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CernVM is a baseline Virtual Software Appliance for the participants of CERN LHC experiments. The Appliance represents complete, portable and easy to configure user environment for developing and running LHC data analysis locally and on the Grid, independently of Operating System software and hardware platform (Linux, Windows, MacOS). The goal is to remove a need for the installation of the experiment software and to minimize the number of platforms (compiler-OS combinations) on which experiment software needs to be supported and tested.



CernVM is distributed for KVM as a file that is already partitioned like a hard disk and has the operating system installed on it. You can download the file from here. There are a couple of different options available, the basic is probably fine.

Once you have downloaded the file (cernvm-basic-<VERSION>-x86_64.hdd.gz) extract it with gzip -d cernvm-basic-<VERSION>-x86_64.hdd.gz Note that this will replace the .hdd.gz file with just a .hdd file.

Setup with KVM

In order to setup a file like this with KVM you will need to use the virsh command since the virt-manager gui isn't flexible enough. Underneath the hood every virtual machine has an XML file specification, which is what you will need to feed KVM directly. Below is an example XML file you might call cern_vm_definition.xml. Although you probably will want to remove the interface section and add that with virt-manager to ensure it's setup correctly.

<domain type='kvm'>
    <type arch='x86_64' machine='rhel5.4.0'>hvm</type>
    <boot dev='hd'/>
  <clock offset='utc'>
    <timer name='pit' tickpolicy='delay'/>
    <disk type='file' device='disk'>
      <driver name='qemu' type='raw'/>
      <source file='/data/kvm/images/cernvm-basic-2.6.0-4-1-x86_64.hdd'/>
      <target dev='hda' bus='ide'/>
      <alias name='ide0-hd0'/>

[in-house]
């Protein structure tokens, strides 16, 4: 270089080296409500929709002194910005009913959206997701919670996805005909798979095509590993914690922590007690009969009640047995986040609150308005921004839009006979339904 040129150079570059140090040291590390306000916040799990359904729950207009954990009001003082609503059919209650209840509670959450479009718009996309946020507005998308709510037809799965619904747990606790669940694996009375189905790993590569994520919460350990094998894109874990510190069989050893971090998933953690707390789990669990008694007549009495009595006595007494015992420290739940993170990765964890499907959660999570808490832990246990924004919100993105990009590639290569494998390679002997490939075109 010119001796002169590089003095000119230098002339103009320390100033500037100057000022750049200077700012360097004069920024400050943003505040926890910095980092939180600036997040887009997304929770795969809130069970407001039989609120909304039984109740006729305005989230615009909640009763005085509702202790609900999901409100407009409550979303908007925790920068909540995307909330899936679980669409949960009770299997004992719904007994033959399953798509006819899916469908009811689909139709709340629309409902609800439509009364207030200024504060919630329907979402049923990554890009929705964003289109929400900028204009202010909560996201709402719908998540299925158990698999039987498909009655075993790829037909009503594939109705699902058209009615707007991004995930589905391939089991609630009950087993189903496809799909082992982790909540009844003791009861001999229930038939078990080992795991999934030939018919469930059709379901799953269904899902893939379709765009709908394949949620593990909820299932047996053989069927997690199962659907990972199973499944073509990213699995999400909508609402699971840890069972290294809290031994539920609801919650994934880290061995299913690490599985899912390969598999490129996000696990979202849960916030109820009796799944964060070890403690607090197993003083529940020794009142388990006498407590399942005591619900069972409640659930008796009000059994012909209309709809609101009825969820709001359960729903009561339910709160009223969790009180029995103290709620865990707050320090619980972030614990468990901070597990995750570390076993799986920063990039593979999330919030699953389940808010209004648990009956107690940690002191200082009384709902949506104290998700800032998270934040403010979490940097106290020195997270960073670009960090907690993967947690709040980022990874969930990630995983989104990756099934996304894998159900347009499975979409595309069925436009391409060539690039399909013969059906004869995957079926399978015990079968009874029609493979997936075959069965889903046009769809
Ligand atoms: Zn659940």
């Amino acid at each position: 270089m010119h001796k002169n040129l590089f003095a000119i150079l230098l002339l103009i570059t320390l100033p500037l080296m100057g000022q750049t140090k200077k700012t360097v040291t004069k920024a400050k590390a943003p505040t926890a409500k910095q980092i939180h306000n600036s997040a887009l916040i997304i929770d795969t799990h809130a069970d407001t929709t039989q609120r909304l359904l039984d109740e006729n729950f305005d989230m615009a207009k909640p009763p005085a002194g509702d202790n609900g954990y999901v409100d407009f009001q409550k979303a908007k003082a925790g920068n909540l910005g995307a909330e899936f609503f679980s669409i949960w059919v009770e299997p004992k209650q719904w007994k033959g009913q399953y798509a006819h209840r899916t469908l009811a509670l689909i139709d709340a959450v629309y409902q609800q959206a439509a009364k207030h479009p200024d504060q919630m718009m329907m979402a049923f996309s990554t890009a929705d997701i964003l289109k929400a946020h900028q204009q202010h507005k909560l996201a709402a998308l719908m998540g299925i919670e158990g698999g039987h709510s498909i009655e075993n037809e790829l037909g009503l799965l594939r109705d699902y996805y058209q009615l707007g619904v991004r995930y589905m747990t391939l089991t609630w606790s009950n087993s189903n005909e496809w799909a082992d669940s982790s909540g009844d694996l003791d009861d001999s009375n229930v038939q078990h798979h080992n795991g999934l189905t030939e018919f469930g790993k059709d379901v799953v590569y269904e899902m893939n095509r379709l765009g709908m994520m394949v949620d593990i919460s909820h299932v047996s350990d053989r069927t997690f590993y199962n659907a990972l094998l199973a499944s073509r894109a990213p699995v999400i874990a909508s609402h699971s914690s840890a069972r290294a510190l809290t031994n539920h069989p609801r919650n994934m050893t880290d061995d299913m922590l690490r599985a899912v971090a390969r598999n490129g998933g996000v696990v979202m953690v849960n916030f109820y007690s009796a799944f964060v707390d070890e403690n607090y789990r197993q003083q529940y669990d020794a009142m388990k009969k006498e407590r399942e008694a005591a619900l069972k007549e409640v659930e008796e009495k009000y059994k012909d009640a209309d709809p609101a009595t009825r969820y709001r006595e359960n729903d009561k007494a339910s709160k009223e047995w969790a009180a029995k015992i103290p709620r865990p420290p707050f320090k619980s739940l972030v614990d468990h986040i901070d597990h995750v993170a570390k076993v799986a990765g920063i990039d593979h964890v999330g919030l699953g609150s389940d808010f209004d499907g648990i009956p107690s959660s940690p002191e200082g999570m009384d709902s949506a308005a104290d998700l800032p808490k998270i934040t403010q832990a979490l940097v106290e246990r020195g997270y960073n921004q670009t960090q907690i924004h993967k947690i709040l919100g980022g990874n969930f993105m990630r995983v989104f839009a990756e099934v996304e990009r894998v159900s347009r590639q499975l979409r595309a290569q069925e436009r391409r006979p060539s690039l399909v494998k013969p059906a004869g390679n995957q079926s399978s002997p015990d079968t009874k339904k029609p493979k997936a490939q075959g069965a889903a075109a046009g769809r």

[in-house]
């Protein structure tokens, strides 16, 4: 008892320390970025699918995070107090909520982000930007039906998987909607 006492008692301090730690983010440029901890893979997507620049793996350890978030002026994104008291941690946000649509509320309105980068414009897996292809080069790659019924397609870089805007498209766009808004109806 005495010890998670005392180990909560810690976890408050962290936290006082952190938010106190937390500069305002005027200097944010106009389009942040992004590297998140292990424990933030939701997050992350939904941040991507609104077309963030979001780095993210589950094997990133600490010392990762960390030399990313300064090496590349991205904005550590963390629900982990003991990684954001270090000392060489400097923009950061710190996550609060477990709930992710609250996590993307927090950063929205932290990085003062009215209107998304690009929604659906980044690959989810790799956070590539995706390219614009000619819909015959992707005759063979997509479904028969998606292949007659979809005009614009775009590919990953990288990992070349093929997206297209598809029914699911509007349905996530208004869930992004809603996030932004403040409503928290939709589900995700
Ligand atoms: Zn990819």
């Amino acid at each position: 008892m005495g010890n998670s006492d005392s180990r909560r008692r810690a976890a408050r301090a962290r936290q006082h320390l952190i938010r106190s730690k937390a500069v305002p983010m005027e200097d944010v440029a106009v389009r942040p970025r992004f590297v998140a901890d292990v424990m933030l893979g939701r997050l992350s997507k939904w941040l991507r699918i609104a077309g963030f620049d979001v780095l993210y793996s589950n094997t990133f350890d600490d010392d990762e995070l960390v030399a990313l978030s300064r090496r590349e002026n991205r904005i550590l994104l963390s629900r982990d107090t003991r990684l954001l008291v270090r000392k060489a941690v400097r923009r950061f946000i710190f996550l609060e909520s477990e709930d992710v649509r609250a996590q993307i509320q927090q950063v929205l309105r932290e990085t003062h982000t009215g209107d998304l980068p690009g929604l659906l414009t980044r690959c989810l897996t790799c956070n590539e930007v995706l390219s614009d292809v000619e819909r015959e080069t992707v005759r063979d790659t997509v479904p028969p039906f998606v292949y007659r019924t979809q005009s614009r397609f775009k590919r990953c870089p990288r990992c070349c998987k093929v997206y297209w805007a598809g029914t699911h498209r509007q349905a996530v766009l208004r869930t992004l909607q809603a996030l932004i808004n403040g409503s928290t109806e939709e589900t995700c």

<address type='drive' controller='0' bus='0' unit='0'/>
    <controller type='ide' index='0'>
      <address type='pci' domain='0x0000' bus='0x00' slot='0x01' function='0x1'/>
    <interface type='bridge'>
      <mac address='54:52:00:60:db:a5'/>
      <source bridge='unhbr'/>
      <target dev='vnet2'/>
    <serial type='pty'>
      <source path='/dev/pts/2'/>
      <target port='0'/>
    <console type='pty' tty='/dev/pts/2'>
      <source path='/dev/pts/2'/>
      <target port='0'/>
    <input type='mouse' bus='ps2'/>
    <graphics type='vnc' port='5901' autoport='yes' keymap='en-us'/>
      <model type='cirrus' vram='9216' heads='1'/>
      <address type='pci' domain='0x0000' bus='0x00' slot='0x02' function='0x0'/>

Next we need to tell kvm about this new VM.

virsh define cern_vm_definition.xml

You can then either take over controlling the VM with virt-manager or run

virsh start farm-gw



Right off the bad we need to hack into the VM since is seems they set the root password to a random string. As is suggested here "Unlike standard CernVM images Batch node images do not have the root password set to a random string..."

In order to do this, start up the VM and when you reach the grub screen press up or down to force it t allow you to select your menu item by hand. Once at the menu press 'e' to edit the configuration. Press 'e' on the kernel configuration line. Go to the end of the line and type 'single'. Then press enter and 'b' to boot this altered configuration. This will allow you to boot into 'single user mode', which essentially means you just get a root shell at login. From here you may change the root password to our default one and reboot. There is no need to change the grub config back as our alterations were temporary.


Now that we have successfully bypassed the limitations CERN seeks to impose on its users because of their perceived incompetence you can go ahead and configure the hostname and network as needed and specified in Client Configuration.